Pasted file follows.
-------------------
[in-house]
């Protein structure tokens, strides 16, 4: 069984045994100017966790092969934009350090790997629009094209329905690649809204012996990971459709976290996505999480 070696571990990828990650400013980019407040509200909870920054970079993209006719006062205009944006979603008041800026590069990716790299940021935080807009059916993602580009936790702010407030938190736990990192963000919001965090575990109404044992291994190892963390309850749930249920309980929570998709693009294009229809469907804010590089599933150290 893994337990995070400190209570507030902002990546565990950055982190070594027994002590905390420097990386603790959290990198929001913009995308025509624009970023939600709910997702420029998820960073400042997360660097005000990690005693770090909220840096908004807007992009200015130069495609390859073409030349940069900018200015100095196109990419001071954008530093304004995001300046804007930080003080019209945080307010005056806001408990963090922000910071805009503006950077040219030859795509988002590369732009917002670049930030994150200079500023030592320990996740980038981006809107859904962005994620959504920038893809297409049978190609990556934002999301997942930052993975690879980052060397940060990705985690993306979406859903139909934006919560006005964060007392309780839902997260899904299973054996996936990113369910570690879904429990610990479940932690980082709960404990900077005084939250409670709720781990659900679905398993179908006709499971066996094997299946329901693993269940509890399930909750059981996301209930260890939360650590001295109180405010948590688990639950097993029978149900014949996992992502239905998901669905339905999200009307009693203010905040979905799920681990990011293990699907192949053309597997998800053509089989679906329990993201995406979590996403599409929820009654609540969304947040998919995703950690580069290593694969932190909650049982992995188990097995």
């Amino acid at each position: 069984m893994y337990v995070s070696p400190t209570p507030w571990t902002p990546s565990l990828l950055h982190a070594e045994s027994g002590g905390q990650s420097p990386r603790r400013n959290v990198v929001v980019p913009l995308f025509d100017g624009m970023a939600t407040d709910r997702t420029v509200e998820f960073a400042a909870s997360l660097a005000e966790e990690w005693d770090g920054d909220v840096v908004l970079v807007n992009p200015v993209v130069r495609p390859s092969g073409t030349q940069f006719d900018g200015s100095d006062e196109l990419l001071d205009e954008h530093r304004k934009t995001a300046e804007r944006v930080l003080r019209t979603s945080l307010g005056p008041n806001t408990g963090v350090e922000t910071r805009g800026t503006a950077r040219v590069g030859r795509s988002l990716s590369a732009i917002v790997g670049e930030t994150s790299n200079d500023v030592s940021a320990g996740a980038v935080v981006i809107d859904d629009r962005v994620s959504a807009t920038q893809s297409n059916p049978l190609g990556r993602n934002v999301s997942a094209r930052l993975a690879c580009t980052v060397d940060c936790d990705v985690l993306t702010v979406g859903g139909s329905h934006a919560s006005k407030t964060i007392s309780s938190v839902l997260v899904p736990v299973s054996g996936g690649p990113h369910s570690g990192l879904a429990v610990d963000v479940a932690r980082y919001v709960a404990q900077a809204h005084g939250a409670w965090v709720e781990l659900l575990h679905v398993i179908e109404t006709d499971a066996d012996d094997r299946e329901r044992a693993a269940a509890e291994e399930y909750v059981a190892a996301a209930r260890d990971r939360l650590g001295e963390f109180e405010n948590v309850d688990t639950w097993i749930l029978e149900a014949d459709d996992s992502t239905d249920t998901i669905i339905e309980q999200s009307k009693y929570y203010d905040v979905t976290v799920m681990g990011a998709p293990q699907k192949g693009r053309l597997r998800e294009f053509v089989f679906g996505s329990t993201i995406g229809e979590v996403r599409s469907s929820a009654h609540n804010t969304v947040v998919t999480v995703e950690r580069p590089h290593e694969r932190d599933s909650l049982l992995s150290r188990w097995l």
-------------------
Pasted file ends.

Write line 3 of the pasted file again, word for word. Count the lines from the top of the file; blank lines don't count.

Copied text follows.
């Amino acid at each position: 069984m893994y337990v995070s070696p400190t209570p507030w571990t902002p990546s565990l990828l950055h982190a070594e045994s027994g002590g905390q990650s420097p990386r603790r400013n959290v990198v929001v980019p913009l995308f025509d100017g624009m970023a939600t407040d709910r997702t420029v509200e998820f960073a400042a909870s997360l660097a005000e966790e990690w005693d770090g920054d909220v840096v908004l970079v807007n992009p200015v993209v130069r495609p390859s092969g073409t030349q940069f006719d900018g200015s100095d006062e196109l990419l001071d205009e954008h530093r304004k934009t995001a300046e804007r944006v930080l003080r019209t979603s945080l307010g005056p008041n806001t408990g963090v350090e922000t910071r805009g800026t503006a950077r040219v590069g030859r795509s988002l990716s590369a732009i917002v790997g670049e930030t994150s790299n200079d500023v030592s940021a320990g996740a980038v935080v981006i809107d859904d629009r962005v994620s959504a807009t920038q893809s297409n059916p049978l190609g990556r993602n934002v999301s997942a094209r930052l993975a690879c580009t980052v060397d940060c936790d990705v985690l993306t702010v979406g859903g139909s329905h934006a919560s006005k407030t964060i007392s309780s938190v839902l997260v899904p736990v299973s054996g996936g690649p990113h369910s570690g990192l879904a429990v610990d963000v479940a932690r980082y919001v709960a404990q900077a809204h005084g939250a409670w965090v709720e781990l659900l575990h679905v398993i179908e109404t006709d499971a066996d012996d094997r299946e329901r044992a693993a269940a509890e291994e399930y909750v059981a190892a996301a209930r260890d990971r939360l650590g001295e963390f109180e405010n948590v309850d688990t639950w097993i749930l029978e149900a014949d459709d996992s992502t239905d249920t998901i669905i339905e309980q999200s009307k009693y929570y203010d905040v979905t976290v799920m681990g990011a998709p293990q699907k192949g693009r053309l597997r998800e294009f053509v089989f679906g996505s329990t993201i995406g229809e979590v996403r599409s469907s929820a009654h609540n804010t969304v947040v998919t999480v995703e950690r580069p590089h290593e694969r932190d599933s909650l049982l992995s150290r188990w097995l």